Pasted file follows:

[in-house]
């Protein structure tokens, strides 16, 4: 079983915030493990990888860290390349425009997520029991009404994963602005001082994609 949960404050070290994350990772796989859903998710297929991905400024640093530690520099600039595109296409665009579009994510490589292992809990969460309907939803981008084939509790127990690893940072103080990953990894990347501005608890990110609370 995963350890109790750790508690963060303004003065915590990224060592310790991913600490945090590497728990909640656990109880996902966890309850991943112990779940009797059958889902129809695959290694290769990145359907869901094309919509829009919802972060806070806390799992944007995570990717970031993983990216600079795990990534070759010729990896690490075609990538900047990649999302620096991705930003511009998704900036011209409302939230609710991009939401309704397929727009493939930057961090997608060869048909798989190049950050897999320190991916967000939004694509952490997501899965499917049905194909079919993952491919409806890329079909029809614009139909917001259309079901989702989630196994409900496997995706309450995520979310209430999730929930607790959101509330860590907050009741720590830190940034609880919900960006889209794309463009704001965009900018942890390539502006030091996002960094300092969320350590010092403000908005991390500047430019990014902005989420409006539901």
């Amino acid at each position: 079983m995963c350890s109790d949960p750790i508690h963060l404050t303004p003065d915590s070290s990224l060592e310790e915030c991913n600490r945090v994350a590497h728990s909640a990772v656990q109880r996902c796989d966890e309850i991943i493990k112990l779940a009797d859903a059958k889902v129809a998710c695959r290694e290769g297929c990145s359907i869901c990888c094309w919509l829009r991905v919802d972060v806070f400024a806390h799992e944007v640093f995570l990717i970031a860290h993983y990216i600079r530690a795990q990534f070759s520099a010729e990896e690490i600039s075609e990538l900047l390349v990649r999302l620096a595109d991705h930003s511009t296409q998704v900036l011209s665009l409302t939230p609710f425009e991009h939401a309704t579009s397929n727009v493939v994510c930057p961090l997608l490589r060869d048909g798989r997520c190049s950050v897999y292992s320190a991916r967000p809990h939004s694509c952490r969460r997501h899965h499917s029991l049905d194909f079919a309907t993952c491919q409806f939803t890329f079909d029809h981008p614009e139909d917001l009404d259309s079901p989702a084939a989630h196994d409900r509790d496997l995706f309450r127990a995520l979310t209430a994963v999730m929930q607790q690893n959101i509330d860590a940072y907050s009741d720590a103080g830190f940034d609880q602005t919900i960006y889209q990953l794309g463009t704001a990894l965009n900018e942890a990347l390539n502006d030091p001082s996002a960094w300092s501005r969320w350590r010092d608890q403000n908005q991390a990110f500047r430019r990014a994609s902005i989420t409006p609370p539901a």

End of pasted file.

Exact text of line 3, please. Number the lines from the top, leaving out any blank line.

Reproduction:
């Amino acid at each position: 079983m995963c350890s109790d949960p750790i508690h963060l404050t303004p003065d915590s070290s990224l060592e310790e915030c991913n600490r945090v994350a590497h728990s909640a990772v656990q109880r996902c796989d966890e309850i991943i493990k112990l779940a009797d859903a059958k889902v129809a998710c695959r290694e290769g297929c990145s359907i869901c990888c094309w919509l829009r991905v919802d972060v806070f400024a806390h799992e944007v640093f995570l990717i970031a860290h993983y990216i600079r530690a795990q990534f070759s520099a010729e990896e690490i600039s075609e990538l900047l390349v990649r999302l620096a595109d991705h930003s511009t296409q998704v900036l011209s665009l409302t939230p609710f425009e991009h939401a309704t579009s397929n727009v493939v994510c930057p961090l997608l490589r060869d048909g798989r997520c190049s950050v897999y292992s320190a991916r967000p809990h939004s694509c952490r969460r997501h899965h499917s029991l049905d194909f079919a309907t993952c491919q409806f939803t890329f079909d029809h981008p614009e139909d917001l009404d259309s079901p989702a084939a989630h196994d409900r509790d496997l995706f309450r127990a995520l979310t209430a994963v999730m929930q607790q690893n959101i509330d860590a940072y907050s009741d720590a103080g830190f940034d609880q602005t919900i960006y889209q990953l794309g463009t704001a990894l965009n900018e942890a990347l390539n502006d030091p001082s996002a960094w300092s501005r969320w350590r010092d608890q403000n908005q991390a990110f500047r430019r990014a994609s902005i989420t409006p609370p539901a």